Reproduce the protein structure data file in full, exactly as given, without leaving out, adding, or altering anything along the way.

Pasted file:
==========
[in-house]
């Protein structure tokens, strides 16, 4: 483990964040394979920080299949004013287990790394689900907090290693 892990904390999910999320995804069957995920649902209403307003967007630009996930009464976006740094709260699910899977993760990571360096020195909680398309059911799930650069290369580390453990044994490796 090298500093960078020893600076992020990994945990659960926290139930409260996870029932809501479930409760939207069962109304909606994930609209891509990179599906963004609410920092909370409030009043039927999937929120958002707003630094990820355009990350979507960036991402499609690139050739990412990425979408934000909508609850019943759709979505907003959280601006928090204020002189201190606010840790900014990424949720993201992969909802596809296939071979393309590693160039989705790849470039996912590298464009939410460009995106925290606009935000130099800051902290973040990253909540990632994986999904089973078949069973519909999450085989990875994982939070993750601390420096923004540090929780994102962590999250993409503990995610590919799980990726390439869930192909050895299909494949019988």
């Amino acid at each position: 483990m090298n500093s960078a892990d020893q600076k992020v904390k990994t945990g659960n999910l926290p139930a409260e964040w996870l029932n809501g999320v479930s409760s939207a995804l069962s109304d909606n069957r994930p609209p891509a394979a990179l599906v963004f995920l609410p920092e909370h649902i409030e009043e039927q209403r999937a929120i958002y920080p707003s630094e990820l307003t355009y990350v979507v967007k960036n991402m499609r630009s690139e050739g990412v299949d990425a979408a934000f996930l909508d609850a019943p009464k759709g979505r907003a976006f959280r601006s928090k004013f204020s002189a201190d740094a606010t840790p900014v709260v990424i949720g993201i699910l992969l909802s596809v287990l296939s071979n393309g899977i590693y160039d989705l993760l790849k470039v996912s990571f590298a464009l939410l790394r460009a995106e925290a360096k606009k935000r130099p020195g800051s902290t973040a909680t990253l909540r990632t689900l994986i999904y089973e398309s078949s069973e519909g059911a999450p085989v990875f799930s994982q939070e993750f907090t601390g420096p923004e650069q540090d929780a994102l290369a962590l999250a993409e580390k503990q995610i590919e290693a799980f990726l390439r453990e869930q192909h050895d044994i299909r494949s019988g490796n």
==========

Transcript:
[in-house]
């Protein structure tokens, strides 16, 4: 483990964040394979920080299949004013287990790394689900907090290693 892990904390999910999320995804069957995920649902209403307003967007630009996930009464976006740094709260699910899977993760990571360096020195909680398309059911799930650069290369580390453990044994490796 090298500093960078020893600076992020990994945990659960926290139930409260996870029932809501479930409760939207069962109304909606994930609209891509990179599906963004609410920092909370409030009043039927999937929120958002707003630094990820355009990350979507960036991402499609690139050739990412990425979408934000909508609850019943759709979505907003959280601006928090204020002189201190606010840790900014990424949720993201992969909802596809296939071979393309590693160039989705790849470039996912590298464009939410460009995106925290606009935000130099800051902290973040990253909540990632994986999904089973078949069973519909999450085989990875994982939070993750601390420096923004540090929780994102962590999250993409503990995610590919799980990726390439869930192909050895299909494949019988």
């Amino acid at each position: 483990m090298n500093s960078a892990d020893q600076k992020v904390k990994t945990g659960n999910l926290p139930a409260e964040w996870l029932n809501g999320v479930s409760s939207a995804l069962s109304d909606n069957r994930p609209p891509a394979a990179l599906v963004f995920l609410p920092e909370h649902i409030e009043e039927q209403r999937a929120i958002y920080p707003s630094e990820l307003t355009y990350v979507v967007k960036n991402m499609r630009s690139e050739g990412v299949d990425a979408a934000f996930l909508d609850a019943p009464k759709g979505r907003a976006f959280r601006s928090k004013f204020s002189a201190d740094a606010t840790p900014v709260v990424i949720g993201i699910l992969l909802s596809v287990l296939s071979n393309g899977i590693y160039d989705l993760l790849k470039v996912s990571f590298a464009l939410l790394r460009a995106e925290a360096k606009k935000r130099p020195g800051s902290t973040a909680t990253l909540r990632t689900l994986i999904y089973e398309s078949s069973e519909g059911a999450p085989v990875f799930s994982q939070e993750f907090t601390g420096p923004e650069q540090d929780a994102l290369a962590l999250a993409e580390k503990q995610i590919e290693a799980f990726l390439r453990e869930q192909h050895d044994i299909r494949s019988g490796n």